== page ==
A few caregivers emphasized the importance of being able to interpret figures showing the results of their scores. For example, some caregivers mentioned that the figures needed to have clear legends to indicate which scores were good or bad or if they were moving in a positive or negative direction.
Facilitating Score Report Review in the Future: Coaches
Most coaches also wanted to see both topic level and individual item scores (7/11, 64%). In all, 3 coaches did not want to see individual item scores; 2 of them being OFC coaches who felt that going through individual item scores would be too burdensome because of the length of the assessment. Three coaches indicated that they would only want to look at individual item scores for specific high-risk topics such as safety or depression. Coaches were open to multiple formats and felt that sharing results with caregivers would be helpful in showing caregiver progress. A coach noted the following:
...I think it would be really cool for us to show them at the end of the program or even if another period of assessment’s introduced, checking in with them whenever that’s done, just to show them progress and how we’re doing.
Overall, most coaches thought it would be beneficial to share all changes in assessment results with caregivers (scores that improved, worsened, or remained the same). A coach said the following:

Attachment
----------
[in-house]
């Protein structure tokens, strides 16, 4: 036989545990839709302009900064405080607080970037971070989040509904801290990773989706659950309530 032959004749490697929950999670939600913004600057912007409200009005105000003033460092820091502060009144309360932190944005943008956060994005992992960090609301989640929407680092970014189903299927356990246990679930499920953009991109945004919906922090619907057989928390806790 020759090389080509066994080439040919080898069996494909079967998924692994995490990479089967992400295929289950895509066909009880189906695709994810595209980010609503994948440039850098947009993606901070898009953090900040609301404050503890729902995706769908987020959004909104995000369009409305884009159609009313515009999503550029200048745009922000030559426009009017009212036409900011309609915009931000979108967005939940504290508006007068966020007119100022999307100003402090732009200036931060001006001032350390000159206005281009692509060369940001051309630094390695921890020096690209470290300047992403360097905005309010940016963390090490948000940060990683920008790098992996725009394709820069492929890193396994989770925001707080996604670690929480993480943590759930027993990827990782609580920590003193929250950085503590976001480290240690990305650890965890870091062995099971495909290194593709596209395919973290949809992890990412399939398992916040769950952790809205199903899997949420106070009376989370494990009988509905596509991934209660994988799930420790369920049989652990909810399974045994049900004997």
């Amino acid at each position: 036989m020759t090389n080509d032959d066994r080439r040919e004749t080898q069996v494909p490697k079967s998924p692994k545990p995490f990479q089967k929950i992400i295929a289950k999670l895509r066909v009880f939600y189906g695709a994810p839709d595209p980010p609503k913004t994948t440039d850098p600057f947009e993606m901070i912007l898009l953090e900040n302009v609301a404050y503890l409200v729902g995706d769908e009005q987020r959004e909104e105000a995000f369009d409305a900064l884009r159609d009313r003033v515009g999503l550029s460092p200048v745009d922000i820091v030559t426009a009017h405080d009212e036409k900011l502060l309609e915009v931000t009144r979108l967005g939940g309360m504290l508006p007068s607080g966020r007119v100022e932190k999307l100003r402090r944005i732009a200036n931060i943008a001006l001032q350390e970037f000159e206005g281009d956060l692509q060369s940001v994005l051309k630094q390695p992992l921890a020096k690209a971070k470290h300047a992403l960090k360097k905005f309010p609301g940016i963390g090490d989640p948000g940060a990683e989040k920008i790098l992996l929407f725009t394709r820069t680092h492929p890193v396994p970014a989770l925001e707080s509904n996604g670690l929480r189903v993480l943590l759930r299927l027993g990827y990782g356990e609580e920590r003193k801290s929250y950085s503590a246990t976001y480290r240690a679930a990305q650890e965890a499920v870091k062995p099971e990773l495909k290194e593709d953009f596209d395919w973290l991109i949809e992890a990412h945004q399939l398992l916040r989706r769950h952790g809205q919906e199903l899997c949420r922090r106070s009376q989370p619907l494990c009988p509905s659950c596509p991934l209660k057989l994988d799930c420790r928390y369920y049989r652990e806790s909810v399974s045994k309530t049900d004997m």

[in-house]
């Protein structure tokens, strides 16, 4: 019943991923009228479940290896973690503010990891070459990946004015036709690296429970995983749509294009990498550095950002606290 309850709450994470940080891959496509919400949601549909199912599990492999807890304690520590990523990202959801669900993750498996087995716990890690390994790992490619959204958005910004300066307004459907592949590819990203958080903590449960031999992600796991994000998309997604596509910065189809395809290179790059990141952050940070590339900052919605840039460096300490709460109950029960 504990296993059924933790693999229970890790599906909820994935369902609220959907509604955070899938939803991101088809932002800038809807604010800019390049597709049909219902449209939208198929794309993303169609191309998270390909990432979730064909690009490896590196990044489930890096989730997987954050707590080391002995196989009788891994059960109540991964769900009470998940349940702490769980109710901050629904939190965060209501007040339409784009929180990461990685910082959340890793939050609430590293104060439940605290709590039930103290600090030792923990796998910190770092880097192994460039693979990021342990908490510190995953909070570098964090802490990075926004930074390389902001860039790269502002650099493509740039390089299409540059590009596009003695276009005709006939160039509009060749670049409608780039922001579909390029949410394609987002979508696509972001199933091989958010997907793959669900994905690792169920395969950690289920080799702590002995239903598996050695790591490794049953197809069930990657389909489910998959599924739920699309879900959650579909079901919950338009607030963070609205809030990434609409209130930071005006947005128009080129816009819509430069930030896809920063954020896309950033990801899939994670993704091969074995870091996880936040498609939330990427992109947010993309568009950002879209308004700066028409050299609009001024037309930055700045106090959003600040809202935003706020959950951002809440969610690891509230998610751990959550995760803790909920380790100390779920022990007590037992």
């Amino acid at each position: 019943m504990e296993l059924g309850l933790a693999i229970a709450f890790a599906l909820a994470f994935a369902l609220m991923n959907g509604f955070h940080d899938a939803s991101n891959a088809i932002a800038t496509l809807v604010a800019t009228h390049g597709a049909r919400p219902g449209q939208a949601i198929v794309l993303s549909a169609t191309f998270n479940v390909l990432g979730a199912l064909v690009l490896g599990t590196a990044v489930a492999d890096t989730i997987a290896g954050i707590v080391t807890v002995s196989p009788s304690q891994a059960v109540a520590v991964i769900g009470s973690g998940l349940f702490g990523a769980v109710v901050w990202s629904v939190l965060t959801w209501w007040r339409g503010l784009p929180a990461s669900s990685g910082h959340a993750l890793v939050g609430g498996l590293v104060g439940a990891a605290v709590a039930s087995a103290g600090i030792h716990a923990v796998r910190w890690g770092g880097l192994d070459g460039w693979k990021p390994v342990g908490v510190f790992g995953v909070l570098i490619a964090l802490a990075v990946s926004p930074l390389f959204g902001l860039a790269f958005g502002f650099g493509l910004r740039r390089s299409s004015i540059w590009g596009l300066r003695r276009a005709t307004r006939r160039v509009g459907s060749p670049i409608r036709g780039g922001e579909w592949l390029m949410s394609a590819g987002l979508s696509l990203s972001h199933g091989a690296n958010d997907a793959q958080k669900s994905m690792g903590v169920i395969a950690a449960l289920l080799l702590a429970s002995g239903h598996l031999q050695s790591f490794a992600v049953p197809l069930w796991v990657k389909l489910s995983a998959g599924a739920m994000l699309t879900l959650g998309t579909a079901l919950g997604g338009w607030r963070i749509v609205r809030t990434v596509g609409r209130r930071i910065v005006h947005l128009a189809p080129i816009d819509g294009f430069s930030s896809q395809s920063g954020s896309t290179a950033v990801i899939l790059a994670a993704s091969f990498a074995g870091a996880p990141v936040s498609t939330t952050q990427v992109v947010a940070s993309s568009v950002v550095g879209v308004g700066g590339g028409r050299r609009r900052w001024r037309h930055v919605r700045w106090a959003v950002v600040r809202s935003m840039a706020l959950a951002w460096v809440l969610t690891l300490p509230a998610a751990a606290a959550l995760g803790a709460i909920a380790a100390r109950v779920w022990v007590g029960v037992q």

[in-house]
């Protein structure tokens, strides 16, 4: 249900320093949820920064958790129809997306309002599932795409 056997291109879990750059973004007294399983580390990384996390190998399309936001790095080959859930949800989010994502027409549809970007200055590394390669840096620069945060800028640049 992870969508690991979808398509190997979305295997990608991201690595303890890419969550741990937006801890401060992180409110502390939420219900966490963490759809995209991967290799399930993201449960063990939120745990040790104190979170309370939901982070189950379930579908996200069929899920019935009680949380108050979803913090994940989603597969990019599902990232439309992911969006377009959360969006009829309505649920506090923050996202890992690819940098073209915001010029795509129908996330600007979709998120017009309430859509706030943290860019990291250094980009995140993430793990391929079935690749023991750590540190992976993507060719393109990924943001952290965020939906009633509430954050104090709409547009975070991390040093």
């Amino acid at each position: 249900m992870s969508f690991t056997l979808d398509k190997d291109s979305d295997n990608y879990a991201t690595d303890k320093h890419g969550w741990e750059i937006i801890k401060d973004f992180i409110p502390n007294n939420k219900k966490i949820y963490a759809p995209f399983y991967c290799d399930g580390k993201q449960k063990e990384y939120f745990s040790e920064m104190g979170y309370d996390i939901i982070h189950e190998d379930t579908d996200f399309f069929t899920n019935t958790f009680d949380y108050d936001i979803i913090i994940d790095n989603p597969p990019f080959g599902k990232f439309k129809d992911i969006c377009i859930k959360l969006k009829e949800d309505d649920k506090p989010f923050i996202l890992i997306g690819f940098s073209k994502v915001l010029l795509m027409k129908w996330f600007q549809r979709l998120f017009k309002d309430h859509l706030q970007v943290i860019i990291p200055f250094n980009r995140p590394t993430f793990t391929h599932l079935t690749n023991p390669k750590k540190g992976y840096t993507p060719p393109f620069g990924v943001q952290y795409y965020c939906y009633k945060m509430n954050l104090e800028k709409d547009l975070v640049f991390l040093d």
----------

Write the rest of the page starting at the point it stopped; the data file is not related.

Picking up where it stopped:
And at the end, I just want to know if they’ve improved or if they’ve gone down then I can refer resources or do what I need to do at that point.
However, 2 of the coaches were concerned that some caregivers may be discouraged or more stressed if they were told that their scores worsened or did not improve over the course of the program. One of these coaches said the following:
I think it would depend on the caregiver. I think some would find it stressful that they’re not meeting their goal, but others might find it motivating.
However, overall, both caregivers and coaches felt that seeing and sharing the caregivers’ improvement scores would make them caregiver and coach feel validated. A few coaches were not interested in sharing scores with caregivers; instead, they felt that the dialogue they would have with the caregiver would be more important in explaining how the caregiver has changed from T1 to T2. Two coaches suggested that the scoring be optional to the caregiver or used for goal setting.